More MS news articles for Jan 2002

Chief Justice says she has multiple sclerosis, no plans to retire,1299,DRMN_21_937933,00.html

January 11, 2002
By Steven K. Paulson, Associated Press

State Supreme Court Chief Justice Mary Mullarkey confirmed Friday she has multiple sclerosis, but said it has not affected her work and she has no plans to retire.

Mullarkey, appointed to the court in 1987 by Democratic Gov. Roy Romer, told The Associated Press she was diagnosed with the disease in 1994, and informed fellow members of the court.

She said there were fears the disease would affect memory and similar functions, but she hasn't experienced that. "It certainly affects my walking ability," she said.

Mullarkey, 58, said doctors have told her she has a mild case and may have to use a cane for walking. "I thought, 'Gosh, I'm going to end up in a wheelchair.' He doesn't think it I will end up that way," Mullarkey said.

Mullarkey commented after learning of rumors that she may retire because of the disease and speculation about what that would have meant for redistricting legal battles.

The court is facing its most partisan decision in a decade, approving 100 legislative districts that are being redrawn because of the 2000 Census.

The state Reapportionment Commission has the responsibility for setting the new district boundaries. Its final plan must be approved by the high court.

By law, Mullarkey was allowed to appoint four members to the commission. She named all Democrats, tipping the balance in favor of Democrats, 6-5.

Gov. Bill Owens asked Mullarkey to recuse herself from the legislative redistricting case because of her appointments, but she refused.

The supreme court also may end up with an appeal of a Denver District Court lawsuit over new boundaries over new boundaries lawmakers are trying to set for seven congressional districts.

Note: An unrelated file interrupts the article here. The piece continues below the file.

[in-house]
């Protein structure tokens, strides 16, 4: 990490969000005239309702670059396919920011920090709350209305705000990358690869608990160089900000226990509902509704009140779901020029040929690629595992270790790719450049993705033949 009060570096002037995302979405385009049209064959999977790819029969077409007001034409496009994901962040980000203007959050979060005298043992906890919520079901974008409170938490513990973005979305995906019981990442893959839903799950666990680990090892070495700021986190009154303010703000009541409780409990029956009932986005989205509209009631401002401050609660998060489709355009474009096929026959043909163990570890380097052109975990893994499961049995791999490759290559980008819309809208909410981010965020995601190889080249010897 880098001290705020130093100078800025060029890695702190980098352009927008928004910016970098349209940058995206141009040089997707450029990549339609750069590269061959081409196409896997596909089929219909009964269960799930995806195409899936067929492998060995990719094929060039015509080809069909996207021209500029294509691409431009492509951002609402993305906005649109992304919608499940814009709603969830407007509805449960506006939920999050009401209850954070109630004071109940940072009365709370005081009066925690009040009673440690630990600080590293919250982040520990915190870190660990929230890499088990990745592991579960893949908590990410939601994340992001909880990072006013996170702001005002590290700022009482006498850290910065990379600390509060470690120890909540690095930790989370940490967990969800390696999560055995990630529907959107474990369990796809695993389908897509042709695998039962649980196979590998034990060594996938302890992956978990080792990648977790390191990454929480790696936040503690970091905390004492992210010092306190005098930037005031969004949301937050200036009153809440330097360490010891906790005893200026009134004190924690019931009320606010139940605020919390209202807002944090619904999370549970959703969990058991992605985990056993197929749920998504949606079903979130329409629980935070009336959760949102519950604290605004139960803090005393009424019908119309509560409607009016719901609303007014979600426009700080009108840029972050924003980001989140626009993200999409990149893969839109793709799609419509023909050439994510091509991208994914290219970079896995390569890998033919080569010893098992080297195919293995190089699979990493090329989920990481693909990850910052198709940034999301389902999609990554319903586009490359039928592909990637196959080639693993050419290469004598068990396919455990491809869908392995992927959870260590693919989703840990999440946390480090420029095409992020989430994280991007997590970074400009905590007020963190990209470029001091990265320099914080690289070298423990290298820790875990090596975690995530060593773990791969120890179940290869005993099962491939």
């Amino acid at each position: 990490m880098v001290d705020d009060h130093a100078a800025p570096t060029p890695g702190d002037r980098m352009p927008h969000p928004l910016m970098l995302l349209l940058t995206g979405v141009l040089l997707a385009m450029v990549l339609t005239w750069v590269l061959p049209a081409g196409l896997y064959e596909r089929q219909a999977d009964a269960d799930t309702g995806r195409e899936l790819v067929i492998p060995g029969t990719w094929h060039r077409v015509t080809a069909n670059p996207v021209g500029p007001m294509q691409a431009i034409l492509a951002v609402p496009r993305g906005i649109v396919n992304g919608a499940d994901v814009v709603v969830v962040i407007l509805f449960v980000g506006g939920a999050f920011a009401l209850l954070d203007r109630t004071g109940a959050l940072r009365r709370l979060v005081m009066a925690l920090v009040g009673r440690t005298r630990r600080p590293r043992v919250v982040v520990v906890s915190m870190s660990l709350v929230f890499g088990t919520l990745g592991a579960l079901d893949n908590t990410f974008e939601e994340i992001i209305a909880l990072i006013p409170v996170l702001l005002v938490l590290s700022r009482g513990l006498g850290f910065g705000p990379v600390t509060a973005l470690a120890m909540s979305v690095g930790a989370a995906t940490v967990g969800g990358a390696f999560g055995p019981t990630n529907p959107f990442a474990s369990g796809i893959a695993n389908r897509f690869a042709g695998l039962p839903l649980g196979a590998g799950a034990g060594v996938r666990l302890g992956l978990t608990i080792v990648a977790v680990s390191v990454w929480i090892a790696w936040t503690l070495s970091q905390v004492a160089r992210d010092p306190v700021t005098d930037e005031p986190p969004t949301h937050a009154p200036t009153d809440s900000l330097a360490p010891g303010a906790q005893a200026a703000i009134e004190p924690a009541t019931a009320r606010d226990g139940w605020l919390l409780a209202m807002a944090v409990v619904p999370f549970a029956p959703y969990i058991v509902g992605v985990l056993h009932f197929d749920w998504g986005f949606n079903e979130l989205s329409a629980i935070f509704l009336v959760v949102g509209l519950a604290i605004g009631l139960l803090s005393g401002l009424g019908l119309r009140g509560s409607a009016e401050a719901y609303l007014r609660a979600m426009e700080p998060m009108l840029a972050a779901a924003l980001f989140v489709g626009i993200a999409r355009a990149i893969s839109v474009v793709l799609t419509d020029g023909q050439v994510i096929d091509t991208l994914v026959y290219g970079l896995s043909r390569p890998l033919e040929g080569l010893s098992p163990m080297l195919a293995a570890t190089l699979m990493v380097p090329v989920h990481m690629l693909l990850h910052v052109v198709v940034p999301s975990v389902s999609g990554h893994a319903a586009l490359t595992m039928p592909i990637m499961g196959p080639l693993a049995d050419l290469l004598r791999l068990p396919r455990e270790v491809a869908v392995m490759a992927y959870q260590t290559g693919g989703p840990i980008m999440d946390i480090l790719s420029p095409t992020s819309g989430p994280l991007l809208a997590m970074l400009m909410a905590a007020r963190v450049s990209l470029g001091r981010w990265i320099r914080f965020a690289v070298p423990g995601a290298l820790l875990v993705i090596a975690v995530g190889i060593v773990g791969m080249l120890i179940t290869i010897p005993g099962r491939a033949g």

About 350,000 Americans have MS, a nerve disease that causes varying degrees of symptoms including numbness, muscle weakness and sometimes paralysis.

Democratic governors have appointed all but one of the seven members of the state's high court. Under state law, a bipartisan nominating committee picks three candidates, and the governor makes the final choice for a two-year term. After that, justices run for retention to 10-year terms.

Mullarkey served as legal adviser to Gov. Dick Lamm from 1982-1985, and was the state's solicitor general from 1979-1982. Before that, Mullarkey was an attorney-adviser to the Civil Rights Branch in the Interior Department.

Mullarkey became chief justice on Aug. 3, 1998. She was re-elected to a 10-year term in 2000 and she plans to stay.

Colorado Democratic Party secretary Denis Berckefeldt said the current makeup of the court includes five Democrats, including Mullarkey, and two Republicans, although no records are kept by the court on party affiliation because judges are expected to be non-partisan.

Berckefeldt said party officials were not even aware Mullarkey had been diagnosed with MS.

"There has been no pressure from the party and there would be no pressure when there is a health issue. That decision is hers to make," Berckefeldt said.

Chuck Turner, executive director of the Colorado Bar Association, which has 14,000 members statewide, said many attorneys were aware of the diagnosis.

"I don't think it has affected her performance at all. I can't see that it will have any effect on her performance," he said.

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2001 © The E.W. Scripps Co